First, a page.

Ridesharing has the potential to bring a wealth of benefits both to the actors directly involved in the shared trip (e.g., shared travel costs or access to high-occupancy vehicle facilities) and also to the society in general (e.g., reduced traffic congestion and CO2 emissions). However, even though ridesharing is based on a win-win collaboration and modern mobile communication technologies have significantly eased discovering and managing ride matches, the adoption of ridesharing has paradoxically decreased during the last years. In this respect, recent studies have highlighted how privacy concerns and the lack of trust among peers are crucial issues that hamper the success of ridesharing. In this chapter, the authors, Sánchez, Martinez and Domingo-Ferrer, from the Department of Computer Science and Mathematics, Universitat Rovira i Virgili, tackle both of these issues by means of (i) a fully decentralized P2P ridesharing management network that avoids centralized ride-matching agencies (and hence private data compilation by such agencies); and (ii) an also decentralized reputation management protocol that brings trust among peers, even when they have not previously interacted.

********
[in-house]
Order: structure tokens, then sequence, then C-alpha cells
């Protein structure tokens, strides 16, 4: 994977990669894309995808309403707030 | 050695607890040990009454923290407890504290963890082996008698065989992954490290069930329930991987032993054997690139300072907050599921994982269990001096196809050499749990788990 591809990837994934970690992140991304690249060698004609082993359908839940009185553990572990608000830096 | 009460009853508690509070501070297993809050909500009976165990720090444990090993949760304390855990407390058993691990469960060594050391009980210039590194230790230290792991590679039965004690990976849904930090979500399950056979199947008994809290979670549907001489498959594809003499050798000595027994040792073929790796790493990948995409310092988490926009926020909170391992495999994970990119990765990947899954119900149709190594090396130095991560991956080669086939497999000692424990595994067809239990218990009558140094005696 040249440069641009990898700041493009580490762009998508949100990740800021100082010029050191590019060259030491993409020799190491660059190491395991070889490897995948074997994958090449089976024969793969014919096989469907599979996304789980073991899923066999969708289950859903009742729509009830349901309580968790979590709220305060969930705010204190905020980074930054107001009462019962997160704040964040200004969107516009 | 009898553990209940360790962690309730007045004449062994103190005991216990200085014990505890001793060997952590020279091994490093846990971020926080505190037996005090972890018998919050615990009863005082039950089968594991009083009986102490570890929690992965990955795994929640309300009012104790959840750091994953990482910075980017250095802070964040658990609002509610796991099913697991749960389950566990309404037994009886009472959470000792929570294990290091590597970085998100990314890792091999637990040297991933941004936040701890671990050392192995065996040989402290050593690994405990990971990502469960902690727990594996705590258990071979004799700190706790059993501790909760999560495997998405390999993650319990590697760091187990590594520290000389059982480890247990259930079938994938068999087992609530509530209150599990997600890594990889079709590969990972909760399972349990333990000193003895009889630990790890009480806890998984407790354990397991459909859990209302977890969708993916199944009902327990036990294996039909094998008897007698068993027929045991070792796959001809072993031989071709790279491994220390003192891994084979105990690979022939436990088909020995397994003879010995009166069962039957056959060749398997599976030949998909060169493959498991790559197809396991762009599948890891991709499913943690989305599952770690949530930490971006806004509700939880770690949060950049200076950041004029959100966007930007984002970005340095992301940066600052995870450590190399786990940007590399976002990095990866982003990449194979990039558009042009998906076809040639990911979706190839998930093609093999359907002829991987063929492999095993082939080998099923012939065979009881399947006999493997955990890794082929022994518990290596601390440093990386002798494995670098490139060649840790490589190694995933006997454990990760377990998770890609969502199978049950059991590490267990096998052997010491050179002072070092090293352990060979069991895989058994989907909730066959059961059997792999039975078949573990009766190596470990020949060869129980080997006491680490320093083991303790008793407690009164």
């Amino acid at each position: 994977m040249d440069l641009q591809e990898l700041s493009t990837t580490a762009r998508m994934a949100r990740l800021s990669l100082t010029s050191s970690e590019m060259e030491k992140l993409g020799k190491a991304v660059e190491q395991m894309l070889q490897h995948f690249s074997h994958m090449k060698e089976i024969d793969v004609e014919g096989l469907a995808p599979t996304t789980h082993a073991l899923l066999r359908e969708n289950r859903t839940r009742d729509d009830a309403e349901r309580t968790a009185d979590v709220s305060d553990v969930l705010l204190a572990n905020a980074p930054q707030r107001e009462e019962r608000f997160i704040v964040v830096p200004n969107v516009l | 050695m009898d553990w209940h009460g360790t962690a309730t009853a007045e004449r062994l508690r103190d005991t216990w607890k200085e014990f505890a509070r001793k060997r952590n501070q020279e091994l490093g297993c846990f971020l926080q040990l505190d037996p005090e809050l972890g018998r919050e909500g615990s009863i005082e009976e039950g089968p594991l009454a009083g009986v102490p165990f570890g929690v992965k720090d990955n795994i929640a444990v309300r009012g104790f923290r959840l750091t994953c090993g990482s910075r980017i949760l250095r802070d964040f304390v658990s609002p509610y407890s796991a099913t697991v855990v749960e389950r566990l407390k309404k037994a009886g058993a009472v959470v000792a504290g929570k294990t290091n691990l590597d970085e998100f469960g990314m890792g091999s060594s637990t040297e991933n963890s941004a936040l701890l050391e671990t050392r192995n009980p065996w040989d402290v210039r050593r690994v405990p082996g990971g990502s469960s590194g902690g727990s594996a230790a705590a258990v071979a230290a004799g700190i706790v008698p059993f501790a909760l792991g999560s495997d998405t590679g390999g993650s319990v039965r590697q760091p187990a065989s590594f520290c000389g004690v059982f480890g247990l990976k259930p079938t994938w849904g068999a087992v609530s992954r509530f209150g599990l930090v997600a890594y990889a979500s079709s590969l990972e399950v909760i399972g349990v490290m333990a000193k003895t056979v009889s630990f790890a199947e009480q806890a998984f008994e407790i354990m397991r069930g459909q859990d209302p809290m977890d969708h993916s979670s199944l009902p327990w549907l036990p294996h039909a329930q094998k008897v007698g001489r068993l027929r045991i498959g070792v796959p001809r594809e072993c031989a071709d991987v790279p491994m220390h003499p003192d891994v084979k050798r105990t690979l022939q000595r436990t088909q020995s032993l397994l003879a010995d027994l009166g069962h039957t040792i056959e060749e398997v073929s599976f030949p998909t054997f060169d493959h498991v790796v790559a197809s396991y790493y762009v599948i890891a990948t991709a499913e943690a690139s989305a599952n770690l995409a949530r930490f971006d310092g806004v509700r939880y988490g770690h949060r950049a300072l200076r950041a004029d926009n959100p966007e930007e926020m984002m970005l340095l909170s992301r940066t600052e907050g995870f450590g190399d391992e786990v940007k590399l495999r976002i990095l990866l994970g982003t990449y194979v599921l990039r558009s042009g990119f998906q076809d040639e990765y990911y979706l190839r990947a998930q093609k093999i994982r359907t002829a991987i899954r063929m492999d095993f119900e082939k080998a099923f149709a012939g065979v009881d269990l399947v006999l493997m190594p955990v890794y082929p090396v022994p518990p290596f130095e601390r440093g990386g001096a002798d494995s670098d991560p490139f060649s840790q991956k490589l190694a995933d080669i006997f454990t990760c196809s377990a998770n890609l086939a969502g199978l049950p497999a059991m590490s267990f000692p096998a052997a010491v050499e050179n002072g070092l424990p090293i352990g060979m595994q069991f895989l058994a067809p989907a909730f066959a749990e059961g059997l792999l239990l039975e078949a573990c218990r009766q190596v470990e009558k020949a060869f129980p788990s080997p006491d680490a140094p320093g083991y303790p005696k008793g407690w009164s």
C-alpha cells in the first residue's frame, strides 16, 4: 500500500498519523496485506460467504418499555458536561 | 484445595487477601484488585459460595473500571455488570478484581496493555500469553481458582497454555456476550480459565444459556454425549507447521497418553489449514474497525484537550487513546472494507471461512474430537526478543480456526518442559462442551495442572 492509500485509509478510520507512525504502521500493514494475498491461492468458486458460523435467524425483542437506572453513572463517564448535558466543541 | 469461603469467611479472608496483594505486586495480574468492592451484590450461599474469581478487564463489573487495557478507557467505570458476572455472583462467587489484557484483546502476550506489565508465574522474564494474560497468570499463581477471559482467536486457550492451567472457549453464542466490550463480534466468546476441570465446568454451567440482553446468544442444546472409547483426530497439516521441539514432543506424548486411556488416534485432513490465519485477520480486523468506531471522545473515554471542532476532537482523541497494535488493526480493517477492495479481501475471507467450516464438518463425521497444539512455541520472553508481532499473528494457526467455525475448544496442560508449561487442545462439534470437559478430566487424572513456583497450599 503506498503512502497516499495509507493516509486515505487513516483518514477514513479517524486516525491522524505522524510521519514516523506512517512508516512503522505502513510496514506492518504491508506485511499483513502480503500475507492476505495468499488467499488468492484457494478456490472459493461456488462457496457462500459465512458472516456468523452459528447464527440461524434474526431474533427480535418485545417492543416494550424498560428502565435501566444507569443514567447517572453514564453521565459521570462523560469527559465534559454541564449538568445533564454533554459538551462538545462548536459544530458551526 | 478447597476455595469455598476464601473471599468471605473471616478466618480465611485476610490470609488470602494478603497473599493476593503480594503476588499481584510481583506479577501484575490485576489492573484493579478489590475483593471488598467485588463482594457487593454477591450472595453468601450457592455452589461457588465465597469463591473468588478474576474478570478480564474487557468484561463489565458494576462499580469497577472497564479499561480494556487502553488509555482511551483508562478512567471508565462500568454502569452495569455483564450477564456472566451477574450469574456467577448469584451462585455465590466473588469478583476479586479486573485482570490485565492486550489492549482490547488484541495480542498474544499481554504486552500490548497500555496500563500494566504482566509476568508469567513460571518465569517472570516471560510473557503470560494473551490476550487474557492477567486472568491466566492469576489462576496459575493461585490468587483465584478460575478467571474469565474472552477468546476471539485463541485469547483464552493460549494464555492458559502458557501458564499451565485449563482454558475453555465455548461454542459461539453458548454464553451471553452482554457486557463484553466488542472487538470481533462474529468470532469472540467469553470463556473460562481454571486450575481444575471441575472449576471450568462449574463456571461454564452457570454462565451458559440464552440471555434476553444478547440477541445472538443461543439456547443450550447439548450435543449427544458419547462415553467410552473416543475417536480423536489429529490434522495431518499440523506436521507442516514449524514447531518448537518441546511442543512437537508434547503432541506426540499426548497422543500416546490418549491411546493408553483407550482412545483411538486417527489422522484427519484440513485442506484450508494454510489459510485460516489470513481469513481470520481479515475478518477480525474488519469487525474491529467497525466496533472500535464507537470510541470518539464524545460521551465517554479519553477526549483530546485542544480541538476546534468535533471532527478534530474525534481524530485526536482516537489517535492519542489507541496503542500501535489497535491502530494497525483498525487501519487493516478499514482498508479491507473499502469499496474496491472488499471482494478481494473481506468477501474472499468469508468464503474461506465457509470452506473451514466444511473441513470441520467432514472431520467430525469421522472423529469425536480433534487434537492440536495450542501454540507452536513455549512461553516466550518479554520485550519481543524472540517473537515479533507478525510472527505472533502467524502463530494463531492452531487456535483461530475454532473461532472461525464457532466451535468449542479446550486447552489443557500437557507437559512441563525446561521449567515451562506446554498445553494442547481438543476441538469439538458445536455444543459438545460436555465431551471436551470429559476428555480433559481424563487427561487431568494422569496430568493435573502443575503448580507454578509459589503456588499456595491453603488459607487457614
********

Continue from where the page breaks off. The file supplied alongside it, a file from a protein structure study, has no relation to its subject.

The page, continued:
Their proposal rests on co-utility, which ensures that rational (even purely selfish) peers will find no incentives to deviate from the prescribed protocols. They have tested their system by using data gathered from real mobility traces of cabs in the San Francisco Bay area, and according to several metrics that quantify the degree of adoption of ridesharing and the ensuing individual and societal benefits.
Or, read the full chapter at: https://link.springer.com/chapter/10.1007/978-3-319-60234-9_7